By Alex Distefano
By Daniel Kohn
By Aimee Murillo
By Nick Schou
By Nate Jackson
By Nate Jackson
By Dave Lieberman
By Daniel Kohn
Editor's note: This is an expanded version of the Q&A that appeared in print.
Desperate times call for productive men: NYC-born rapper Bigg Jus was a ward of the state who helped make Company Flow one of the definitive independent hip-hop groups of the back end of the 20th century, and from there, he never took a rest. Now—older, wiser, featured on NPR—he's still the kind of guy just who works a little more when he needs a break from all his work. Currently: working on a collaboration with Shape Shifter Existereo, working on a new solo record to follow-up his airtight Poor People's Day, working on shooting videos for the new De La Soul and (listed last just to tease the fans) working on material for the first new Company Flow record since 1997. Plus there's the coming war to end all wars, the sadly endless source for much of Jus' inspiration—lyrics about "a killing machine so perfect at first they couldn't intellectualize it/and they were afraid to ask too many questions" make him a rapper a lot closer to Alex Jones than Mike Jones. California might be a long way from the Tribeca record company he lost on Sept. 11, but the songs remain the same: "It's not like I'm gonna run off and start partying," he says. "There's way too much on my mind."
OC Weekly: Were you ever a lazy guy?
Bigg Jus: I'm the quintessential New Yorker—I kind of had a hand in everything from the get out. That's the hustle mentality. I pretty much had a rough childhood and I had to get down. That's how Company Flow and the independent thing started—us saying, 'Fuck it, we don't need any labels. We can just do it ourselves.'
How much time do you think big labels as we know them have left?
How many are even left? Like three? All they did was absorb people's catalogs, and now they're not even people—they're just on a ledger sheet somewhere. The whole thing will disintegrate. The only real growth is in digital sales, and as we move toward that, the game will turn to people putting out digital singles first. It's a beautiful thing—you check your online sales and find out where the most people buy your stuff. "I'm hot in Sri Lanka? Let me get on the phone to the poppin'-est promoter in Sri Lanka!" It couldn't be better for artists.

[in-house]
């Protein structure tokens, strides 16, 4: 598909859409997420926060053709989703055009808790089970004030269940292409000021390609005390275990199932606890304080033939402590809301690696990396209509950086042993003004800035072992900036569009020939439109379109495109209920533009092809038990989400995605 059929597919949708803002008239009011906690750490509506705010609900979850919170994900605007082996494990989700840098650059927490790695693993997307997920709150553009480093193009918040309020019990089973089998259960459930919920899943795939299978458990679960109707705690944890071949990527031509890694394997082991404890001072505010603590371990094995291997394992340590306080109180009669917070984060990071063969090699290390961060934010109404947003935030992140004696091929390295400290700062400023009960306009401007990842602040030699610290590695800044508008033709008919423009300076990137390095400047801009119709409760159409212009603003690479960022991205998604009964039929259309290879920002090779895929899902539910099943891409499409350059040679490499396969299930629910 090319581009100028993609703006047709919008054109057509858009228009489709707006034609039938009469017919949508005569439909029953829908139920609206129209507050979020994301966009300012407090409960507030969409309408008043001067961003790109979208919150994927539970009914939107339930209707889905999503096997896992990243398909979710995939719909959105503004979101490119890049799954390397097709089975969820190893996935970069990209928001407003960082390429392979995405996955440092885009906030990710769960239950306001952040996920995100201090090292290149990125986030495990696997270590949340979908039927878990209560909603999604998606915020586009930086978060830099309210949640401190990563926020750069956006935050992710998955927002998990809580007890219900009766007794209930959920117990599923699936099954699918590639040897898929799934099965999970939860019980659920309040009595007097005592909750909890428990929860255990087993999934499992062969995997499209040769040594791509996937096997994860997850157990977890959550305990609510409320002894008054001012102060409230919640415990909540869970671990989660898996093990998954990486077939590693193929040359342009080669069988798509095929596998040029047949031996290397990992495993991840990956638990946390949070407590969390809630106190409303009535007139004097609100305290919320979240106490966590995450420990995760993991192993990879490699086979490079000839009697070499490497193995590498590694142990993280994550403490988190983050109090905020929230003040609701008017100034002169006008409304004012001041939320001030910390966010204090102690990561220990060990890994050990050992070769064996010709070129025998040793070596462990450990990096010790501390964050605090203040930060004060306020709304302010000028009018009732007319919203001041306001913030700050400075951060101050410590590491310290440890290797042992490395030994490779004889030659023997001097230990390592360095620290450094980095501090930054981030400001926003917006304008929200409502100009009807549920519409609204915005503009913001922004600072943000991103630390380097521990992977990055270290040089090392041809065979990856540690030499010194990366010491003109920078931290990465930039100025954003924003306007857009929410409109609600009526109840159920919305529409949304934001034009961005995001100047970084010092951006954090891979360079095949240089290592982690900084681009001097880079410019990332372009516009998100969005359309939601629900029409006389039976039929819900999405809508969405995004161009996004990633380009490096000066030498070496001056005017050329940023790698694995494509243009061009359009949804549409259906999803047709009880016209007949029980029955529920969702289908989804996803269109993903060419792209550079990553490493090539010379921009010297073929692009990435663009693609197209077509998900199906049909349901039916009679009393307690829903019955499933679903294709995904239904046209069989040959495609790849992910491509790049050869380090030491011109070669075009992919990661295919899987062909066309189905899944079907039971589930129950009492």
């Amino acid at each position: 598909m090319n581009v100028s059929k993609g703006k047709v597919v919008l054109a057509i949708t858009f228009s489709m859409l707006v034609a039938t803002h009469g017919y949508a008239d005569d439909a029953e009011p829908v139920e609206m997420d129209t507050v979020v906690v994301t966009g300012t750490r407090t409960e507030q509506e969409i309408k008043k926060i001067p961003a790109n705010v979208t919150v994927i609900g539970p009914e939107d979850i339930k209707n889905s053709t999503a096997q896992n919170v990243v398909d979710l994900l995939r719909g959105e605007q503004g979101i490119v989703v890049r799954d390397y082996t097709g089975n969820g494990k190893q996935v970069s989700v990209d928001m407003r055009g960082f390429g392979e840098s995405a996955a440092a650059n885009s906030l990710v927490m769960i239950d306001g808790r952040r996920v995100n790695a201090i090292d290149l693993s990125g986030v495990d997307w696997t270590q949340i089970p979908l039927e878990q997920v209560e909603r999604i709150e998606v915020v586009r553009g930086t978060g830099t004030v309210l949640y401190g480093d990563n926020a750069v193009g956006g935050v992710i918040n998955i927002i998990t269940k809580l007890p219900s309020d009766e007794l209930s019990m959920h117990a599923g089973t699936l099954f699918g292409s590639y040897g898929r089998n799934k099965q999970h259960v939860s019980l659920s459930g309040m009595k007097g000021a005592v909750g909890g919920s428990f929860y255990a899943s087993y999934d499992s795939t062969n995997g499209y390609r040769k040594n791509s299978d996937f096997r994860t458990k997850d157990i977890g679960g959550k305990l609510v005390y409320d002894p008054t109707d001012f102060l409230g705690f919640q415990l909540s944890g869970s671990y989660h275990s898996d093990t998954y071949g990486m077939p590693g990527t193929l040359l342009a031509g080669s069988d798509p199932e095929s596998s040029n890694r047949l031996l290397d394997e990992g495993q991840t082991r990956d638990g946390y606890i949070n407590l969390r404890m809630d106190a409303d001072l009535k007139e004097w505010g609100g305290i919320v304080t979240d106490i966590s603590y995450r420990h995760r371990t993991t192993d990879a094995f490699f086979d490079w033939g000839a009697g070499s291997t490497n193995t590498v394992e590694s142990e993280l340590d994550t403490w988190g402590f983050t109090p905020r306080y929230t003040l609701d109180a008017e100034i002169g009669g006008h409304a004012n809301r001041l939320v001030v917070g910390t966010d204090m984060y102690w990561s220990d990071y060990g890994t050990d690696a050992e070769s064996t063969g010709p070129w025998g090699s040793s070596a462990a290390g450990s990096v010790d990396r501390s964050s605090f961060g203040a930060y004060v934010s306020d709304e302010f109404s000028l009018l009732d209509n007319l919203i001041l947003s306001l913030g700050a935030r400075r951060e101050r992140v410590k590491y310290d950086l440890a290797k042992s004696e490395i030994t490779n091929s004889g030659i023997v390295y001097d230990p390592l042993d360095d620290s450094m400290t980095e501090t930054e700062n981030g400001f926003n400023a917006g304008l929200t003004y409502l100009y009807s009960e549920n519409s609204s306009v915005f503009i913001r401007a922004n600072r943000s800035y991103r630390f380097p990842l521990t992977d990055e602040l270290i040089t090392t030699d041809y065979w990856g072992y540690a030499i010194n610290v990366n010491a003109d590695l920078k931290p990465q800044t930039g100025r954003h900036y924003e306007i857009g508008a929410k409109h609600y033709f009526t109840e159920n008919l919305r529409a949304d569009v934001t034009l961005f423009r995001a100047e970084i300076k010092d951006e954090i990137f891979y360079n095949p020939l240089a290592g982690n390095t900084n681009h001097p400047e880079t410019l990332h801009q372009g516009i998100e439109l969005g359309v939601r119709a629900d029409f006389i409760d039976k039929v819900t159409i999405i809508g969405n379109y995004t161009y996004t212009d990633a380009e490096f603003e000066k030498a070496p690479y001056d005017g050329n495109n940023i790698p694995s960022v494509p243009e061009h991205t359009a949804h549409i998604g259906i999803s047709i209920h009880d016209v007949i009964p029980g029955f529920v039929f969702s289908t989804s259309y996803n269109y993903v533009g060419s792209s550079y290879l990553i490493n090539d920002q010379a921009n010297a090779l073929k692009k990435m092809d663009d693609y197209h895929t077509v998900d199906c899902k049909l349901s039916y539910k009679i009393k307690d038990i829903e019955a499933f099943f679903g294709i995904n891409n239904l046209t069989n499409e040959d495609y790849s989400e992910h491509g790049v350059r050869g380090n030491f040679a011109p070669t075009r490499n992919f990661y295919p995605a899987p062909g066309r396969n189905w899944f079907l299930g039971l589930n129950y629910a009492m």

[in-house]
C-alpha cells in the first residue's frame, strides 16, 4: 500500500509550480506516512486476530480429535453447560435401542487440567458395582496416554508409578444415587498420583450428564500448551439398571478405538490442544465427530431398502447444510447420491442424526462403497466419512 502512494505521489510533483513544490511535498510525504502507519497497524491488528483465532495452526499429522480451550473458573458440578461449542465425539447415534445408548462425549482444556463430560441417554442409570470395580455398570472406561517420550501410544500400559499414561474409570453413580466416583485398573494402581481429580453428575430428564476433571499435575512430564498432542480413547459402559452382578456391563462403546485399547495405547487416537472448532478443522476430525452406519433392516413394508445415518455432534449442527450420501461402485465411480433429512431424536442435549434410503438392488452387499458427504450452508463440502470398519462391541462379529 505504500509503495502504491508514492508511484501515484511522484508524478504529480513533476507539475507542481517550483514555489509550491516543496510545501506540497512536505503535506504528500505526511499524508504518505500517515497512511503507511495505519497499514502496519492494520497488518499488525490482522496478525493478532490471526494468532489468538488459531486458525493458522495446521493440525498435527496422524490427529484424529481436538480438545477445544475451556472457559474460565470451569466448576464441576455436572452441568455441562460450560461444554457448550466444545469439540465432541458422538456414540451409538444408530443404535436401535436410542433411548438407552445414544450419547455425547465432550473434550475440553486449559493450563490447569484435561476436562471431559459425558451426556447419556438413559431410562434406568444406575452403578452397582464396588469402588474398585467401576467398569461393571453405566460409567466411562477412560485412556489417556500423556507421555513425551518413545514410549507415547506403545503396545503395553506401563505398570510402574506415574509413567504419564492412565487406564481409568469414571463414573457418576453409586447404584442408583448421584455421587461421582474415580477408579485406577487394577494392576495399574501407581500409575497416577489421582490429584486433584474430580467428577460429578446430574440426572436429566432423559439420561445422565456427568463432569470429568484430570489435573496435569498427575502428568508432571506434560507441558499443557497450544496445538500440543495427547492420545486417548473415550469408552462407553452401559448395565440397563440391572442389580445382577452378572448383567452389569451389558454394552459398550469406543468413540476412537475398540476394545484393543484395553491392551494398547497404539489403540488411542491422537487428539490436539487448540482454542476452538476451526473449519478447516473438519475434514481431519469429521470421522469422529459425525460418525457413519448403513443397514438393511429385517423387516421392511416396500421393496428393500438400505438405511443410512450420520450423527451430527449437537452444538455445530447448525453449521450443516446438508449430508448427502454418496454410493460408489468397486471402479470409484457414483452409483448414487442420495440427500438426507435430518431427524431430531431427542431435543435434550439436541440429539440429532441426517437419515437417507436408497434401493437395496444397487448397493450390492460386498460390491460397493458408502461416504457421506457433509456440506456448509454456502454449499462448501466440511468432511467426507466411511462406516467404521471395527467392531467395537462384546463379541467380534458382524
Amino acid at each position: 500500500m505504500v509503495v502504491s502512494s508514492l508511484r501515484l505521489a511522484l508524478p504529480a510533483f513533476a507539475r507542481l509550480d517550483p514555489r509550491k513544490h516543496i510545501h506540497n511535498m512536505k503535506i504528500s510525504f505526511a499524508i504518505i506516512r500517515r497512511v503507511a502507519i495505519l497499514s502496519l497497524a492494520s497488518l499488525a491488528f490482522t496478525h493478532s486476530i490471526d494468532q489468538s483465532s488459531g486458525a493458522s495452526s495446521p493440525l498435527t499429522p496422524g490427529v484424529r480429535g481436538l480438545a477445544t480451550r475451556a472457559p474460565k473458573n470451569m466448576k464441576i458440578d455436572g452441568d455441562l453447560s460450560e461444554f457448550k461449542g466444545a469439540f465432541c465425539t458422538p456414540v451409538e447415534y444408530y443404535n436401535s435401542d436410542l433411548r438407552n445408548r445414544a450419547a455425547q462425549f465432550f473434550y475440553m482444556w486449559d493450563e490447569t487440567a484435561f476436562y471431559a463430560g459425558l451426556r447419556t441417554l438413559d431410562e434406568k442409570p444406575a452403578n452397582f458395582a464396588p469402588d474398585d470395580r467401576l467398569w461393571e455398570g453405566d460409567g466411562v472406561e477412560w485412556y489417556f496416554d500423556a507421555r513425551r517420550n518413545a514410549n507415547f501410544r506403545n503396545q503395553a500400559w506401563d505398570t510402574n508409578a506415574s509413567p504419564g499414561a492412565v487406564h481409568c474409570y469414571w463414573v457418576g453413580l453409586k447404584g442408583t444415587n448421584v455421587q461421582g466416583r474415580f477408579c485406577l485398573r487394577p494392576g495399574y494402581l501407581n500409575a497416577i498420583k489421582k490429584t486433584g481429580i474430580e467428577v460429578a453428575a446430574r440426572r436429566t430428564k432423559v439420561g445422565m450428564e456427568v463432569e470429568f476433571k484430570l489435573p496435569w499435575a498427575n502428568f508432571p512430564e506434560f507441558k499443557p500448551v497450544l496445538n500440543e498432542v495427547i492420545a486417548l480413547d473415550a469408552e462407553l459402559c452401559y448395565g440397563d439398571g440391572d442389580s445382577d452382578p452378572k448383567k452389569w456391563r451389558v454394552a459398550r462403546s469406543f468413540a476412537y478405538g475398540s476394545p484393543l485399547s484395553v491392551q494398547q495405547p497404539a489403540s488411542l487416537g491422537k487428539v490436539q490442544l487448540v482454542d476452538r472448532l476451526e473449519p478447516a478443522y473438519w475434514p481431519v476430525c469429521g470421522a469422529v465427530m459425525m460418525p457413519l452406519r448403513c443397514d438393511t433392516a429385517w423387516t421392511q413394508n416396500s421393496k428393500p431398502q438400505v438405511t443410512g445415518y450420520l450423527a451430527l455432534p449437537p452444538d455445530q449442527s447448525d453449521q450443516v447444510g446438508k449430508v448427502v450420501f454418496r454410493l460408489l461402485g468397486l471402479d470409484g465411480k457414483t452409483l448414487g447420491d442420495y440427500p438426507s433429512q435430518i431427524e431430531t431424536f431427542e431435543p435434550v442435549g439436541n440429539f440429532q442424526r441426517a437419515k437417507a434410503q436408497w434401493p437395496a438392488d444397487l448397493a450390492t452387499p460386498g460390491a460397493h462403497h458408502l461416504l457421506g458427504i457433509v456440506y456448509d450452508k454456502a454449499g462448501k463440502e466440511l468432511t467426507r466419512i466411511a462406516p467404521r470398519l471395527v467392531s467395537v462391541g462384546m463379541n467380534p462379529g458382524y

Did your NPR profile get you in good with the commuter-progressive crowd?
It got me into a couple of things—I hooked up with a guy who was doing an economics documentary with Howard Zinn and Noam Chomsky, and they had a little segment at the end where the filmmaker just talked to me, and I ended up being the whole end of the movie. Probably the highlight of my year last year! And I worked with some guys who created this kind of robotic platform with a gyroscoping camera—one was a guy who developed the lunar rover for NASA's Apollo program. And I shot the Rock the Bells concert with that.
You filmed Rock the Bells with a lunar robot camera?
Exactly. The one guy was like an 80-year-old former NASA engineer. I run with real quirky diverse people. But I like it.
Is there anyone out there that you use as a sort of blueprint for your own life?
It's weird but I kind of don't follow anybody—that all stems from hip-hop, and me being a graffiti writer. I was a writer before anything else, and writers don't bite nobody's shit! I have so many things I like that I don't have time to admire anyone. Thomas Dolby, when digital first started—he was an early pioneer but he branched off into electronic music, too. I admire people who stuck with it—who are there year after year.
Exactly! Definitely count him.
How are you going to follow up Poor People's Day?
It's a pretty hard one to follow up, to tell you the truth! The next record I'm working on with a guy named Kingston so it will have a totally different sound, and I'm going more multimedia. But I can't help but still be conscious and cover what's important to cover, especially because they're literally trying to get in Iran. That's too heavy to think about being selfish with the music I make. Things are very life and death now in terms of informing the people—damn, people are sleeping right now! I think they're so beaten over the head, but the propaganda machine hasn't slowed down in the least bit. People can't keep up. But it's totally not the time to zone out right now. We're on the brink of heading toward world war, which is what this administration wants.
I didn't expect that the government would ever be this media savvy—it seemed like that was supposed to be a weapon for the artists.
It should be and it is! But it's hard to compete with somebody with that cash flow. They're basically robbing people and raping their resources, and it doesn't help that the networks are owned by defense contractors. They team up with the other globalists and how can you compete with that? They swoop up all the media channels and you're left with . . . shit. Hot steaming poo. But at some point in time, we have to take it back. I know that's why I try and do what I do. It's more important to me than personal musical aspirations,